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Bird Watching Stories
(Go Back to Wild Bird Page Contents)
» No Barbeque this Summer 
» Barn Swallow "Mama"  
» Just How Does a Bird Eat Bees?  
» My Birdwatching Adventures in Costa Rica
 » Just Another Golden Eagle  
 » Four Birds in One Tree: 
A Few Days of Birdwatching in England
» Four Calling Birds??? 
» A Very Unique Cardinal 
» Narcissism or Territorial
Defense: Macho Cardinal
» The Last Companion Carolina Paroquet 
» The Ever-Popular Chickadee  
» Convergent Evolution: Meadowlark and Longclaw 
» Barrel Cactus Confrontation 
 » Galahs Playing Around and Around and Around ... 
 » Who Made Up This Stuff?
Bird Call Mnemonics
» Mesmerizing a Goldfinch 
» The Best Mimic?  
» Prairie Chickens and Woodcocks:
Missouri Ornithology
» Mob Mentality: Who is Really in Control of the Skies?
» The Owl Who Sat Down Beside Me 
» Meeting Hot Shot: The Toddler Peregrine Falcon  
 » Seeing 'Sea Parrots'
in Alaska
 » A Rare and Unusual Bird 
Meeting Roger Tory Peterson
» Raven Showoffs 
» Reddish Egrets and Canopy Feeding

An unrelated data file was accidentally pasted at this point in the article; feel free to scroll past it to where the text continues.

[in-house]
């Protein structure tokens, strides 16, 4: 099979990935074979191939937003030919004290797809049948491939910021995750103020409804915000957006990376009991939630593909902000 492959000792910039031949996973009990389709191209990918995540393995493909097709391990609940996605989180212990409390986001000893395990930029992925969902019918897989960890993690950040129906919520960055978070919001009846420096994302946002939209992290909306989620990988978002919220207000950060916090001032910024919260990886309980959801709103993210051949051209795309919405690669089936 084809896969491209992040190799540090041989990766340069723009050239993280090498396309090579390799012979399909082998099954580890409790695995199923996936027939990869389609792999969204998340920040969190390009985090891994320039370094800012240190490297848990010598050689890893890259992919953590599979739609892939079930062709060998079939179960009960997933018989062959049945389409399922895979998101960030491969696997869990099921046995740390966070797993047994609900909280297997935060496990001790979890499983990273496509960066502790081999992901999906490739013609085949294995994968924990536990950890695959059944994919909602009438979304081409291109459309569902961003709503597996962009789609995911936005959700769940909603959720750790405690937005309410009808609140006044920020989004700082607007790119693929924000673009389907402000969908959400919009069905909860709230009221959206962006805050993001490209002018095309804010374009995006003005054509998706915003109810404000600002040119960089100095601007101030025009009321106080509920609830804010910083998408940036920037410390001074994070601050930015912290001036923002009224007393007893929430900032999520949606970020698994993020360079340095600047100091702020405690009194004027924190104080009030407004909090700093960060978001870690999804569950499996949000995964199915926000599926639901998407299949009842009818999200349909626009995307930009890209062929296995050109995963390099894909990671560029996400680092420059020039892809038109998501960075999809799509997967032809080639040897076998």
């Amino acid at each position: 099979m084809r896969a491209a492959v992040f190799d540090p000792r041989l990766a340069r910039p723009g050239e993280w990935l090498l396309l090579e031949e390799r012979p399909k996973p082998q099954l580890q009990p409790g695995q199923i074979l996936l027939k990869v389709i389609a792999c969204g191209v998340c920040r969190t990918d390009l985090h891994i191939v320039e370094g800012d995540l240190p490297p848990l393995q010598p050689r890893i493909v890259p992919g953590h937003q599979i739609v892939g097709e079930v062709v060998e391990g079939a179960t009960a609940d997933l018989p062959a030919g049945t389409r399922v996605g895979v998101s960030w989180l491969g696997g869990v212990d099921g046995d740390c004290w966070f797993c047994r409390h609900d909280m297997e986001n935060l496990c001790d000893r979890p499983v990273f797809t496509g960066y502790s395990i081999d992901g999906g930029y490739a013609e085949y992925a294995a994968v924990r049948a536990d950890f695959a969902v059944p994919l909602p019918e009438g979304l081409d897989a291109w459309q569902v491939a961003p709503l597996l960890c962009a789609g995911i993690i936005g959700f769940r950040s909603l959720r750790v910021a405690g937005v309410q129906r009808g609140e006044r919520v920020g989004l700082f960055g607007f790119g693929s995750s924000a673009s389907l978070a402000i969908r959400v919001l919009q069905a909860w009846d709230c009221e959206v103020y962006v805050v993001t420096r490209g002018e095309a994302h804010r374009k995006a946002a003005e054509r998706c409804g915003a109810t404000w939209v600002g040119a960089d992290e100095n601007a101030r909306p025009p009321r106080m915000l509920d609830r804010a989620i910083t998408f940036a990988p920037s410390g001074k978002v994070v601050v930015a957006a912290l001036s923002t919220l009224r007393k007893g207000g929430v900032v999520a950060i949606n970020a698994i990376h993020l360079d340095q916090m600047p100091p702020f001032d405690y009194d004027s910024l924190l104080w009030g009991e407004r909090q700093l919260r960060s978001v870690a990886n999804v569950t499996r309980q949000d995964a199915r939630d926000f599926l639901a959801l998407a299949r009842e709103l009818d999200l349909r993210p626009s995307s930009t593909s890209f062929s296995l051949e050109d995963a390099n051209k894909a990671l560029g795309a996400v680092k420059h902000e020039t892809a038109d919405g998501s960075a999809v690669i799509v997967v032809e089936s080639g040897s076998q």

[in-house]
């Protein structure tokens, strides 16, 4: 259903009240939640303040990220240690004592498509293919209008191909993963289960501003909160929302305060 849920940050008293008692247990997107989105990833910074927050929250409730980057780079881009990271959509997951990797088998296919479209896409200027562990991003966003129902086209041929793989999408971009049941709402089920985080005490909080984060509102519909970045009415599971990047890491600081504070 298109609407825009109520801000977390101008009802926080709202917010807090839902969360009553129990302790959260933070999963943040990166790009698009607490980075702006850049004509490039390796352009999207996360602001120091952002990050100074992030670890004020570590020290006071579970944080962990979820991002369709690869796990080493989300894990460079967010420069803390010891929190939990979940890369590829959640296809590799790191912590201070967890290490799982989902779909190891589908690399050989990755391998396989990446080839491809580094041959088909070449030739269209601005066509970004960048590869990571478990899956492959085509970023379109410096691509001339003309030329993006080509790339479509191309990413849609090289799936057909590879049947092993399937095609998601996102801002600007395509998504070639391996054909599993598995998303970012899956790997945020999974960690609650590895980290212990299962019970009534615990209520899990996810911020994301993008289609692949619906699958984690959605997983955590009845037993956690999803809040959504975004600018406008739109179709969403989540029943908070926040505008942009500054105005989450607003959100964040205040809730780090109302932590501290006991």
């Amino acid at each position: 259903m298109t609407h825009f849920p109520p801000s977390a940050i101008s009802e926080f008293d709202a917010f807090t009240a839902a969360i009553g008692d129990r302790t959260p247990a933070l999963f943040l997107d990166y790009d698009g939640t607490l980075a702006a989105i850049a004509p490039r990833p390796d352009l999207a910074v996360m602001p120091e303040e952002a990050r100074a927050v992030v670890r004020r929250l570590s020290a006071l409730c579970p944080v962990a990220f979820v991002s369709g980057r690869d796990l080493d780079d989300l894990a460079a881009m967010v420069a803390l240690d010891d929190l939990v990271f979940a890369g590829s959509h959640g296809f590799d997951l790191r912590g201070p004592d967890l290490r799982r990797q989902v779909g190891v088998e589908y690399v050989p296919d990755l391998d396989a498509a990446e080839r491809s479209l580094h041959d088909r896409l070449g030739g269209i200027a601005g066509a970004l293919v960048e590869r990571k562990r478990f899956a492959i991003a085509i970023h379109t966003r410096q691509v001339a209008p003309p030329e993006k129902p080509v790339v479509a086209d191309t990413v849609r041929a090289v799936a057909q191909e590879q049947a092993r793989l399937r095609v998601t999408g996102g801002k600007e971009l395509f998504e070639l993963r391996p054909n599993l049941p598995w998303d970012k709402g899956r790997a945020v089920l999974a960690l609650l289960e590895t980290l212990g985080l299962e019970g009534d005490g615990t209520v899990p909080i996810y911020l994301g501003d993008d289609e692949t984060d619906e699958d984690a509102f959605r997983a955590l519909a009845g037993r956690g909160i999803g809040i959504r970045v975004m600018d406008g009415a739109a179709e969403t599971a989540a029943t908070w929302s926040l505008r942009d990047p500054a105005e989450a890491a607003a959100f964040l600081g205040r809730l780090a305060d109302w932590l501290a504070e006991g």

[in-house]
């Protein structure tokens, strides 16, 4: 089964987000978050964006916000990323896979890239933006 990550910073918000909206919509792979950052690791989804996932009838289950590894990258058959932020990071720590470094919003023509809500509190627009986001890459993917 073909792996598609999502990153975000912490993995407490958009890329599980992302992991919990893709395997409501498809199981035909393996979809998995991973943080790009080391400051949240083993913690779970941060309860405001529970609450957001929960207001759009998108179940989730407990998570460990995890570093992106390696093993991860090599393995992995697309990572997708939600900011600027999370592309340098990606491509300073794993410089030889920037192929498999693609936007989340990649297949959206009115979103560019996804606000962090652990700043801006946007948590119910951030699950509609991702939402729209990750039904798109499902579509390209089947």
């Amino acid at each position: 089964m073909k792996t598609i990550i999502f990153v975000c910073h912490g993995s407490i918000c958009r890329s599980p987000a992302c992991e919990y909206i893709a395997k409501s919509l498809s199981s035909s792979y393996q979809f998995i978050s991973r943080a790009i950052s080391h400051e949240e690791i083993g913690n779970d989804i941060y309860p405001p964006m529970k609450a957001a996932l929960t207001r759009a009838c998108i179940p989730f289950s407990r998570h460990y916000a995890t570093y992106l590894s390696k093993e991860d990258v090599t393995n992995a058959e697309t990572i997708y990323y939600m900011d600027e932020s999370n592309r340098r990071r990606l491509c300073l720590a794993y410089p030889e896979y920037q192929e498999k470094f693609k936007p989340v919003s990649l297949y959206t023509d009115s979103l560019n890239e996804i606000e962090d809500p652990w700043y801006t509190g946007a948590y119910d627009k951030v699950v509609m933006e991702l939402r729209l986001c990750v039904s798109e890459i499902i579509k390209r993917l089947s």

»  Robins and Worms 
Hear, See, Smell, or Feel?
 » Hospital Hallucination 
 » What Are You Doing Here? Scissortail Flycatcher
» Wild Bird "Attacks": Just Misunderstandings? 
» Drunken Waxwings and an Unusual Hummingbird Feeder
»  Aransas in the Fog:
Whooping Cranes
 » Acorn Woodpecker Defending its Stash
» Why Woodpeckers Don't Get Headaches: Built in Shock Absorber 


By Sally Blanchard

There are a few species of woodpeckers that live in or pass through the Loveland, Colorado area where I live. No matter where you live, there is bound to be a woodpecker of one species or another who lives near you. If you listen, you can often hear one of them drumming on the side of a tree or even the side of a telephone pole. Sometimes their beak is tapping out a communication, but most of the time they are examining the tree for a tasty grub. 

The beak usually hits the tree “rat-a-tat-tat” with a great deal of impact. Why don’t woodpeckers get headaches from repeatedly smashing their beaks into wood? They have an amazing tongue, which starts in its right nostril and goes up over the top of its skull. There the muscle splits and each half circles around the sides of the skull. They join together again underneath the lower jaw and the muscle then goes into the woodpecker’s mouth to form the tongue. This long tongue absorbs the shock of the rapid pounding of the beak. 

Many woodpeckers could also be thought of as flying anteaters. One of our common residents, the Red-shafted Flicker, can often be seen on the ground using its tongue to grab ants. 

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